I have done a lot of smoking in my weber kettle, pork butt/shoulder, ribs, brisket, etc. I use one digital remote probe, and my gas weber's dial thermometer. I use a cork plug with hole drilled and insert the plug in one of the top vent holes to hold the probe or the dial. The probe can at first be used at grate level then later in the meat.
I have played with several methods of charcoal, from starting with a heap in the starter can then adding unlit charcoal, or adding pre-lit briquettes. As you can see below, all the briquettes are stuff in the side thru the hinge grate. I usually start with about 3/4 starter can, and then add briquettes during the cook.
Smoking with a weber kettle requires a lot of tending. It's hard getting the temps right. I pre-heat to about 300 before adding meat, when meat is added temp drops. Then I start closing the bottom vents until achieve the desired temp range 225-250. The bottom vents on my model each close individually. I always keep the vent close to the charcoal closed and adjust the other two. One way to prevent losing all the heat when adding wood or charcoal, instead of pulling the lid completely off, slide the lid and rest on tray, and quickly add wood or charcoal. I have the hinge open always to do this quickly when opening lid.
Don't forget to either use drip pans or line the inside with alum. foil.
I now happily own a MES and no longer worry about temp control, and get sleep now when cooking in the wee hours.
Hope the below construction helps...
I fashioned my own smokenator
out of a heavy duty baking tray. Note, this was done one night in the wee hours in haste, I have been using it for a couple of years, always intending to improve it, but never did.
*You must have the newer top grate that has the flip up sides so you can easily add charcoal and wood.
Step One: Use a tape measure and measure the length necessary to push through both grills and and still clear once the lid is on the kettle. My length is 13"
Step Two: Cut a 3/8" about 7.5" or 8" up the center, (my cut was too wide). This is so you can insert through top grill. Then widen the cut at the bottom so the tray can be inserted through the charcoal grate whichs has two supporting cross members instead of one like the top grate.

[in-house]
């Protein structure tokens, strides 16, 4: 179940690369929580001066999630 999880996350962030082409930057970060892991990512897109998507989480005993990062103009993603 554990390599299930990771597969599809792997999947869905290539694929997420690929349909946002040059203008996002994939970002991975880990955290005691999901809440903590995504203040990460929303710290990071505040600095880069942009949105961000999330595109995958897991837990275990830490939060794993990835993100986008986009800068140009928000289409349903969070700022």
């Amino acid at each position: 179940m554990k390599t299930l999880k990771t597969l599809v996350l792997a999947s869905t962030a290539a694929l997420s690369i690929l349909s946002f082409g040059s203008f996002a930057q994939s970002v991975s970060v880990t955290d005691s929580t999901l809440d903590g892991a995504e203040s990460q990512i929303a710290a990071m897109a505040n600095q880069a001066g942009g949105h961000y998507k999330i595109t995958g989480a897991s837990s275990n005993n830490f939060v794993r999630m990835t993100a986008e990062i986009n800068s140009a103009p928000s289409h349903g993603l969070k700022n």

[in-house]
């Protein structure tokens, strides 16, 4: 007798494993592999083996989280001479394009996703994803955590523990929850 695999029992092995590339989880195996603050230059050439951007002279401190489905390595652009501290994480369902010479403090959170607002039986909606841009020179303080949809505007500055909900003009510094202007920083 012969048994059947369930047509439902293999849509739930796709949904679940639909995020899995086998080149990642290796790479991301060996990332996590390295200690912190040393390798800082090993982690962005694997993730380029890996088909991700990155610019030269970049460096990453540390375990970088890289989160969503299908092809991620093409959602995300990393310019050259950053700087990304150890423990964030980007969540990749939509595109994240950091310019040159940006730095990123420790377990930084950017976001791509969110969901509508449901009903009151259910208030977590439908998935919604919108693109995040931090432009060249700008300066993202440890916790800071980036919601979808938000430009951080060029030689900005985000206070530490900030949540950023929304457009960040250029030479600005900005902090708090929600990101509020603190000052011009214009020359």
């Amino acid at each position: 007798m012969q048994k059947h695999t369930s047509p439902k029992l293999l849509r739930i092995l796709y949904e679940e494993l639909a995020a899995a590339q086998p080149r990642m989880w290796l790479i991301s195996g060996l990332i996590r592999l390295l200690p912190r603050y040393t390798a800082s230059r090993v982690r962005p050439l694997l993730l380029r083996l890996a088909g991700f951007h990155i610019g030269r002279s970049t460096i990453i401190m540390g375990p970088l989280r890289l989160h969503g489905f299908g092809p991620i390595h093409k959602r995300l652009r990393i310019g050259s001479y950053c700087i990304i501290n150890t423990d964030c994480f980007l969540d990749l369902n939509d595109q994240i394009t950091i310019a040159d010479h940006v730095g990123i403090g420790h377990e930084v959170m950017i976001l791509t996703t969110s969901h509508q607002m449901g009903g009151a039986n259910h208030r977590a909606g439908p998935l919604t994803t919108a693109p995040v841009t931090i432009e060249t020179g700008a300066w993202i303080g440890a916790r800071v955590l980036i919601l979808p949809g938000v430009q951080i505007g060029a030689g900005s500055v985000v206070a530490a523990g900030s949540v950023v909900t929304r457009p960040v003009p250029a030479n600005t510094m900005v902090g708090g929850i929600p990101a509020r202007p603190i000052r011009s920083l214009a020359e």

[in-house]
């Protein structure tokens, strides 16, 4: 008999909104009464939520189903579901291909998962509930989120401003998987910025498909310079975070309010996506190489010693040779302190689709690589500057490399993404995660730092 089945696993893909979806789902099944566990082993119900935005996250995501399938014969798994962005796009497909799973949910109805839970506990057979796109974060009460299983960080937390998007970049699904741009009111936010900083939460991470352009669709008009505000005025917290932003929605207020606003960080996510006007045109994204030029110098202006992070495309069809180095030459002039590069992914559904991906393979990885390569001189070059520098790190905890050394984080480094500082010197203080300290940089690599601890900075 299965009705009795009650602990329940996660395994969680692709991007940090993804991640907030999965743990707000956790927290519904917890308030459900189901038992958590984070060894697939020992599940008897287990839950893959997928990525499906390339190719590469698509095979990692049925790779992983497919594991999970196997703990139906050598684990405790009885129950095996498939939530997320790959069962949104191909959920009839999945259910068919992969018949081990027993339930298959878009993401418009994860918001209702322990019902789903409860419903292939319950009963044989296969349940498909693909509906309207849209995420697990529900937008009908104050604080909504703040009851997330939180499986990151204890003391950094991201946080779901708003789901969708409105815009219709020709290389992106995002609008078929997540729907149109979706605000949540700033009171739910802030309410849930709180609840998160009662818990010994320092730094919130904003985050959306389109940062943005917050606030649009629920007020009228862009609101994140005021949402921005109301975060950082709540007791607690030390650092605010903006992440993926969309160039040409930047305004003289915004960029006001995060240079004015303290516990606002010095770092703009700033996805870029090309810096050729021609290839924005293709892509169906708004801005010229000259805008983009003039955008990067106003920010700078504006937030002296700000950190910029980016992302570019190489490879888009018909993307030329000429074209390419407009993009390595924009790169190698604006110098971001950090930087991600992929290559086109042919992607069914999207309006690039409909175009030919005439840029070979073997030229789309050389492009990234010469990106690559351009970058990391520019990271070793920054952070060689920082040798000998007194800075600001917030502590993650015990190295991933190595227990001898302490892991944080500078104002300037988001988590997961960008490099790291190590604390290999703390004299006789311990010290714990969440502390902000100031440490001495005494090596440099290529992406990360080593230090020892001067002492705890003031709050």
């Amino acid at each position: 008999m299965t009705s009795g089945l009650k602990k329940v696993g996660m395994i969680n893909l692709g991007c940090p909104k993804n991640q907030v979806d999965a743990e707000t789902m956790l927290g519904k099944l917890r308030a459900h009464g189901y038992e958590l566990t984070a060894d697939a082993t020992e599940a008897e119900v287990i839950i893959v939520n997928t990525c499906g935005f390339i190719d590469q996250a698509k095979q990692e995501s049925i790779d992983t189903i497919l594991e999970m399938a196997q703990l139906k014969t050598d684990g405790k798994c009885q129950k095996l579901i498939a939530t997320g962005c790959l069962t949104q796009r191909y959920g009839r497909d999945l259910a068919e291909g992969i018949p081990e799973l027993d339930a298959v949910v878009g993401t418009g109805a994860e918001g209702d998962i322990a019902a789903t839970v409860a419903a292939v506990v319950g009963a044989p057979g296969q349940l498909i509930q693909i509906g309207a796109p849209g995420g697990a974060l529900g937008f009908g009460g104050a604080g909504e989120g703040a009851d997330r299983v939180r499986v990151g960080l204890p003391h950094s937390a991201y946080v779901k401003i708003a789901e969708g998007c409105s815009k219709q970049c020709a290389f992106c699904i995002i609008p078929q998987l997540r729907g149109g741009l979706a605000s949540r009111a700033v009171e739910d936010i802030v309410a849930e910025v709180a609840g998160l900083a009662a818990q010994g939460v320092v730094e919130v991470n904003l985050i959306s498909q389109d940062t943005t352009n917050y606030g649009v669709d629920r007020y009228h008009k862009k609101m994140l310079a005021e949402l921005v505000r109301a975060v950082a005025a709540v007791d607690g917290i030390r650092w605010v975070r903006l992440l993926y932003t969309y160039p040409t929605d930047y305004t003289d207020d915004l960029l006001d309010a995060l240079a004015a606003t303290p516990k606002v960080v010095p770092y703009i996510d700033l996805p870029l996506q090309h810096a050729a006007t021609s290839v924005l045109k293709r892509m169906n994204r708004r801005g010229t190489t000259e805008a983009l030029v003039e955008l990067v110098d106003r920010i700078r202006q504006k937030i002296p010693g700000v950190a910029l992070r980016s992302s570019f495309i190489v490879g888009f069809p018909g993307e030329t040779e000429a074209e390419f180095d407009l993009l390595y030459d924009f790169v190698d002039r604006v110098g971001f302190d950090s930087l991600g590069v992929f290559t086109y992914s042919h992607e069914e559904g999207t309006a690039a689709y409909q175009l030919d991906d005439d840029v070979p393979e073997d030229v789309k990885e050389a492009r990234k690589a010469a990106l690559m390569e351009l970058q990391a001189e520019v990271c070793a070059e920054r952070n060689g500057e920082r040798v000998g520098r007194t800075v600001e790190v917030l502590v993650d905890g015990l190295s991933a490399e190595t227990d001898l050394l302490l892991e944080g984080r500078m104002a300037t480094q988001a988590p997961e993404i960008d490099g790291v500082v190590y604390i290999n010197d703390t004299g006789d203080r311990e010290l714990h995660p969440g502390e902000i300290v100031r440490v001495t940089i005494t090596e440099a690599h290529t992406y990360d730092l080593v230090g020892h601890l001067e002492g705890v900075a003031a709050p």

My cutting error was a result of too much beer.
*I insert my tray at an angle 1 row behind the top grate hinge, and angle down toward the charcoal grate two rows in toward the center. If you insert tray straight the width of tray is two wide. I insert the tray as close to hinge as possible on the top grate, this gives me maximum cooking space.
Step Three: Measure the bottom grate opening. The bottom charcoal grate on my kettle has two center cross supports about 1.5" apart. If I was going to do it again, I would cut a piece of cardboard and lay it on the bottom grate, center with the edge where I want the tray to go thru the charcoal grate, then draw my marks on the cardboard template, then us the template to make my cuts.
Due to my cuts being so bad, I lift the top grate insert the tray and then wrap the tray with a few wraps of alum foil to cover that 2" opening. Then carefully insert into bottom grate. With the hinge open I then loosely stuff some alum foil at the side openings to block those as well.MES MASTERBUILT ELECTRIC SMOKEHOUSE
I now smoke with a real smoker, and don't have to fight temps.... A lot less work...